“I believe that the high school period in Trieste had a decisive impact on my education, on the way I looked at the world and on the choices I made. In the two-year period 1995 -1997 I had the good fortune to attend the United World College of the Adriatic, in Duino. My father dreamed of an academic career, but sharing an experience with refugees from Rwanda, Israelis and Palestinians, boys from former Yugoslavia marked me”.
Ermira Kola, in turn, came from the Albania of transition, which lived turbulent years in that period. Since then, she has never left Italy, where she still lives today. In Bolzano, after a period in Padova, since 2009. And it is since 2009 that Ermira has been taking care of the others. Which, after all, others are not, because whoever is in trouble today can be the person who will help in the future in turn.
“I came to Alto Adige out of love. He didn’t want to leave his mountains, I was interested in studying German. I started a training course to work in social work – which is a very active and very broad world here – and that’s what I’ve been doing ever since. I worked with Caritas, I started as a mediator, in school, for Roma and Sinti. It was an enlightening experience. Then homeless women, ex-cons. And finally, on May 1, 2014, in the world of refugees and asylum seekers – says Ermira – The beginnings were difficult, here there had never been a particular experience in that field. My first group, in a structure, was composed of 24 boys, almost all from Gambia, with three Nigerians. They threw me into the fray, it was necessary. I still remember each of them. They wore the wounds of their journey, of Libya, and little else. They slept for a week, exhausted. Every once in a while I’d check that they were alive! I wasn’t prepared. Nobody here was. I felt responsible: I was their first contact with a new world, after so much pain, it was an enormous responsibility. I didn’t fully understand, at the time, that they had more capacity than me, after what they had lived through, to get by.”
Then begins the period, in particular 2015, when the Balkan Route explodes, where numbers grow and Europe, after a brief opening, closes in on itself. “On platform 1 of Bolzano station there was a huge, helpless crowd. In the end they only asked for a sandwich and a bottle of water, the border was porous. Then they started coming back, from Austria and Germany, and here they didn’t accept this situation. About 150 Afghans, Iraqi Kurds and Pakistanis stayed on the streets, many of them are still here. Little by little they made a life for themselves, but for months – according to a system that cannot give long-term solutions and that needs to be rethought – they drank river water, they cooked with that water, they lived as invisible. I was very rehearsed and they comforted me. They got by on their own, because they’re going to make it beyond our rules.”
For social workers like Ermira, over the years, there are many significant encounters, but there is always some story that remains on you more than the others. In Ermira’s case it’s that of Ezatullah.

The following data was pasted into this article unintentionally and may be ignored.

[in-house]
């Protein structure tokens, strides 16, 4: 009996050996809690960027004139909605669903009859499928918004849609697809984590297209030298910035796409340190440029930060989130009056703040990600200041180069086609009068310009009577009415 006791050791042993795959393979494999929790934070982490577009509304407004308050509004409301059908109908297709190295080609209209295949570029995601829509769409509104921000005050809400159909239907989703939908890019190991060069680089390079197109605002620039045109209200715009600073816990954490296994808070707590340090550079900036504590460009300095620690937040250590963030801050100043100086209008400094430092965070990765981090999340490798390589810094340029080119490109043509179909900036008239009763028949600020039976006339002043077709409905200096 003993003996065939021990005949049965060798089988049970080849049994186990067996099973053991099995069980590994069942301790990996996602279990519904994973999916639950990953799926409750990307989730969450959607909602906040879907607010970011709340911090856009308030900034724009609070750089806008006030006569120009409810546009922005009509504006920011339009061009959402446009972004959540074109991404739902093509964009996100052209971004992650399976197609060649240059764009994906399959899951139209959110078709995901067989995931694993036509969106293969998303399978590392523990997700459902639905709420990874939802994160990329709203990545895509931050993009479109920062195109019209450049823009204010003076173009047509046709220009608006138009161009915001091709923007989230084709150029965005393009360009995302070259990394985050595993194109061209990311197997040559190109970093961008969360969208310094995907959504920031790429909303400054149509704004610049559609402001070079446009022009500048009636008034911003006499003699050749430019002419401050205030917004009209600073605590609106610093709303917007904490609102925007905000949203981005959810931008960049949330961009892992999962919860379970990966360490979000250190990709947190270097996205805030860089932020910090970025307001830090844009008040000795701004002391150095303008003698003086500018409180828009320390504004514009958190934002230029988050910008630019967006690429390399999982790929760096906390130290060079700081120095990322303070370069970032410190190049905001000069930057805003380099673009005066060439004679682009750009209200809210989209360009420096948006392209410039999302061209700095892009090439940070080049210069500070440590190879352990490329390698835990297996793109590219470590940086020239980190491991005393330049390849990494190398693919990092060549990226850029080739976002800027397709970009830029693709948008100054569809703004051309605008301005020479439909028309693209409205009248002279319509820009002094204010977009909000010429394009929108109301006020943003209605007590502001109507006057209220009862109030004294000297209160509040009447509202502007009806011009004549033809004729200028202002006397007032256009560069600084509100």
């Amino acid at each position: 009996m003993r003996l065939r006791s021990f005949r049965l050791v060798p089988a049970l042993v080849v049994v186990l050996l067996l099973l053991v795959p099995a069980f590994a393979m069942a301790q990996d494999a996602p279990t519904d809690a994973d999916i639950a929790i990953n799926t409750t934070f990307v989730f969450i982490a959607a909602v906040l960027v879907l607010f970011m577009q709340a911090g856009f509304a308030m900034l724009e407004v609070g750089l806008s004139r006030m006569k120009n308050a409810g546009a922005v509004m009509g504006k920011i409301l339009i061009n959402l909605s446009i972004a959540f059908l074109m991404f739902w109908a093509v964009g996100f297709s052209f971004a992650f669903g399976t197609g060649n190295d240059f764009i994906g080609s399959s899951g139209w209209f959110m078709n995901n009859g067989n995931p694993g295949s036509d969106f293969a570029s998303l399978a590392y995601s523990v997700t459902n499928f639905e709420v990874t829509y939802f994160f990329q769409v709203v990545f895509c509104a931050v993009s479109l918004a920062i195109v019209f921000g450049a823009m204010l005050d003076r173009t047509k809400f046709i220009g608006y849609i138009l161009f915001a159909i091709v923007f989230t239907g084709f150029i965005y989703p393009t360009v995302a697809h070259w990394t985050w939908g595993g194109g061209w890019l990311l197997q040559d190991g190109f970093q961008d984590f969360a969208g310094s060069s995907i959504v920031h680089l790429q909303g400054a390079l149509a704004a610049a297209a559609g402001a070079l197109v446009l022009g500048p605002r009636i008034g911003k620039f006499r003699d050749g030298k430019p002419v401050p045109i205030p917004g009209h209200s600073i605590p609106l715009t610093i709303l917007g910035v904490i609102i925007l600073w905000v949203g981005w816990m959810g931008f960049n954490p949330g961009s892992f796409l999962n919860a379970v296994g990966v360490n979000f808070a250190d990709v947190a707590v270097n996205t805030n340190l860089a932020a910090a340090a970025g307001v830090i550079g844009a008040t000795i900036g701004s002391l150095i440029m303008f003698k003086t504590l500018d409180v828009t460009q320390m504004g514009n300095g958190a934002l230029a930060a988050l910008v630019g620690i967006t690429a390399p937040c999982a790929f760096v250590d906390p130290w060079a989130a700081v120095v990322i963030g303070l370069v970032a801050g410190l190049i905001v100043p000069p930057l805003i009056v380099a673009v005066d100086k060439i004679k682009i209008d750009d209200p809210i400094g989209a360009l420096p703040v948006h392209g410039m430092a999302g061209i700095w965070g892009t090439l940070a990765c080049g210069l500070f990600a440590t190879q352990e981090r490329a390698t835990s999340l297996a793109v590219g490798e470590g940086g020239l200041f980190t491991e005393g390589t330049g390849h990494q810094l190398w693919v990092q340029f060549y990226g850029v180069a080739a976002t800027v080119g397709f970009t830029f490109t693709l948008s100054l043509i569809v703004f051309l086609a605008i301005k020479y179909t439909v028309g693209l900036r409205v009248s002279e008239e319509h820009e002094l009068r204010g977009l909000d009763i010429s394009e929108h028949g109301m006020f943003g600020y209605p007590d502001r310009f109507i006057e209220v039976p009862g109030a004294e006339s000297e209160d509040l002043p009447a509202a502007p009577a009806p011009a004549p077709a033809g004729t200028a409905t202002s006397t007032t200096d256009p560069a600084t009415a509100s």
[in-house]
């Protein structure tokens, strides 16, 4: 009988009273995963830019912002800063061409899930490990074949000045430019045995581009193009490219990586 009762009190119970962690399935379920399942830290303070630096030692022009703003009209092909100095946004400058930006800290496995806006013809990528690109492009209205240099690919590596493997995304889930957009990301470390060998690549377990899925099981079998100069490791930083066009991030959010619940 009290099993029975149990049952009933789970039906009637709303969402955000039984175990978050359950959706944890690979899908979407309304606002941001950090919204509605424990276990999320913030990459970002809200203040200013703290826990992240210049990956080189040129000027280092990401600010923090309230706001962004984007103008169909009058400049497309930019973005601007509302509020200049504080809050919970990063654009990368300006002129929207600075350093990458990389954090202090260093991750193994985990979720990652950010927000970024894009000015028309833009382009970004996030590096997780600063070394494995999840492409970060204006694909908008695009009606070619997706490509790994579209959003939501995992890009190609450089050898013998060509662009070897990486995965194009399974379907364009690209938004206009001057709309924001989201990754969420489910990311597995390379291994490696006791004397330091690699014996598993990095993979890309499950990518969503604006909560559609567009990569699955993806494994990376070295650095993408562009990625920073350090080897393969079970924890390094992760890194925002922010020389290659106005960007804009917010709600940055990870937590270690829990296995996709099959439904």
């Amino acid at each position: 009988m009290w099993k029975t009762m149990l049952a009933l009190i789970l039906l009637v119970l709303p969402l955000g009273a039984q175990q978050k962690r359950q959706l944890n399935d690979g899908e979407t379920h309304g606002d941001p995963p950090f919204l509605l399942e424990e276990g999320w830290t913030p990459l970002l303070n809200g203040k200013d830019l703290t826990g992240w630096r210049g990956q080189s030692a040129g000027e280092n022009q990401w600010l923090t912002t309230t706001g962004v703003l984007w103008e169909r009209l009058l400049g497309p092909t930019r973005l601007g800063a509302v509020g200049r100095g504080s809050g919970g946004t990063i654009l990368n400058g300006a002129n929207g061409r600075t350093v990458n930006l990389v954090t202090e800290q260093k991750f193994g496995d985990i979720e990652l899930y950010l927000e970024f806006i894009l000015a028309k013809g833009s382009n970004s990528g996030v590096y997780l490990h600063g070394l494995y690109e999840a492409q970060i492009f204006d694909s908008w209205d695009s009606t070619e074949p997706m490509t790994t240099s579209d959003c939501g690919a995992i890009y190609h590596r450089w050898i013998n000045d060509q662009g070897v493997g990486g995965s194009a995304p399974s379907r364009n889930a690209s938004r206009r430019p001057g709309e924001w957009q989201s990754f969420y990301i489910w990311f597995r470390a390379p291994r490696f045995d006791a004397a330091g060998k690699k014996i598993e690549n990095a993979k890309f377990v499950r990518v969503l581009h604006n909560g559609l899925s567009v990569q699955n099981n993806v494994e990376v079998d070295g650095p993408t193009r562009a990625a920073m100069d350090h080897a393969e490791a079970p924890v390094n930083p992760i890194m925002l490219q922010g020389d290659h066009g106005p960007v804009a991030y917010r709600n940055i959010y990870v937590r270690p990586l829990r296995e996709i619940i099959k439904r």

“A huge man: muscular and tall, who always seemed to frown. He only spoke pasthu, nothing else. Even the other Afghans thought he was a hothead, if something happened in the centre it was always his fault. He reminded me a lot of northern Albanians! One day it was snowing hard, my bike was covered with snow! A gesture asked me if I would really come home with it, getting help from a guy who spoke better Italian told me to let him know when I got home safe and sound. That gesture impressed me a lot. As soon as he got permission, he left for Greece, in a few minutes, as Afghans always are. They don’t accumulate anything, like they should never put down roots. A year later, at the end of the season, he returned to Bolzano. Those were difficult days in the city, I was afraid he might get lost to survive with bad choices. Despite his firm refusal I lent him some money, to get a place to stay and not to live on the streets. As soon as he got a job, with his first salary, he gave me everything back. More than that. When I pointed out to him that he had given me more money, he told me to use it for someone else in trouble. We still talk to each other, he calls me ‘boss’, I call him ‘boss’. We’re wondering how we are, not much more. But that’s enough sometimes.”
Ermira and Bolzano. A border town, crossed by border lives. That can also change your mind about borders. “For me, who came from Albania, the border was a very material idea. Barbed wire, walls, solid and impassable. I still remember the struggle to get a visa in 1995, the refusal to go to Croatia in 1996. Today I am still amazed by the idea that in the mountains, in a few steps, almost without realizing it, you can be in Italy, Switzerland or Austria.
“Today I am still amazed at the idea that in the mountains, in a few steps, almost without realizing it, you can be in Italy, Switzerland or Austria. Today, I’m sorry to say, for me the border is dead. I can’t help thinking about those guys jumping off a train a few kilometers from the station. And they become numbers, even when they’re one. A 17-year-old Eritrean boy died jumping, but he’s nameless. Of course even here, in the areas around Bolzano, there are borders, visible and invisible, and I will never understand those who do not want to learn the language of others. Because that’s a very dangerous border.”
by Christian Elia